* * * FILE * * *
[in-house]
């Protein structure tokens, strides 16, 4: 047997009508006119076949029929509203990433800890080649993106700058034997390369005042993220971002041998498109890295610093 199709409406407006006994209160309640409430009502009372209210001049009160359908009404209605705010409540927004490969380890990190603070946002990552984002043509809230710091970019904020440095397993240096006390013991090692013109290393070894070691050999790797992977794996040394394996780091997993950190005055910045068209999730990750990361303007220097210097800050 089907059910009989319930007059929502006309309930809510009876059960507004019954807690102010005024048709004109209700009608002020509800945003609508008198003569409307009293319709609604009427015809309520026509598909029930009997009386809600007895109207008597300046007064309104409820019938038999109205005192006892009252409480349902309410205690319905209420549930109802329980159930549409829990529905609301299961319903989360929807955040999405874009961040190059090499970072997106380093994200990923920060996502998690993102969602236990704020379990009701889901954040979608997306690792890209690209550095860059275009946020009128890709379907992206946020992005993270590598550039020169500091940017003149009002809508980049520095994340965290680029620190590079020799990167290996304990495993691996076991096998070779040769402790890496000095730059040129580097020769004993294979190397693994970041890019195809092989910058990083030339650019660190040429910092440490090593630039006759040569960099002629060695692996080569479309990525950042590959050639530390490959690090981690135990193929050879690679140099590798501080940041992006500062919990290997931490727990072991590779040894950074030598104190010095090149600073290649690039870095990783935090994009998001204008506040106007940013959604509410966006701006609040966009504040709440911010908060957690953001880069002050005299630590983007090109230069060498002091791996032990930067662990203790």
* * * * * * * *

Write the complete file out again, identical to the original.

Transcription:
[in-house]
């Protein structure tokens, strides 16, 4: 047997009508006119076949029929509203990433800890080649993106700058034997390369005042993220971002041998498109890295610093 199709409406407006006994209160309640409430009502009372209210001049009160359908009404209605705010409540927004490969380890990190603070946002990552984002043509809230710091970019904020440095397993240096006390013991090692013109290393070894070691050999790797992977794996040394394996780091997993950190005055910045068209999730990750990361303007220097210097800050 089907059910009989319930007059929502006309309930809510009876059960507004019954807690102010005024048709004109209700009608002020509800945003609508008198003569409307009293319709609604009427015809309520026509598909029930009997009386809600007895109207008597300046007064309104409820019938038999109205005192006892009252409480349902309410205690319905209420549930109802329980159930549409829990529905609301299961319903989360929807955040999405874009961040190059090499970072997106380093994200990923920060996502998690993102969602236990704020379990009701889901954040979608997306690792890209690209550095860059275009946020009128890709379907992206946020992005993270590598550039020169500091940017003149009002809508980049520095994340965290680029620190590079020799990167290996304990495993691996076991096998070779040769402790890496000095730059040129580097020769004993294979190397693994970041890019195809092989910058990083030339650019660190040429910092440490090593630039006759040569960099002629060695692996080569479309990525950042590959050639530390490959690090981690135990193929050879690679140099590798501080940041992006500062919990290997931490727990072991590779040894950074030598104190010095090149600073290649690039870095990783935090994009998001204008506040106007940013959604509410966006701006609040966009504040709440911010908060957690953001880069002050005299630590983007090109230069060498002091791996032990930067662990203790």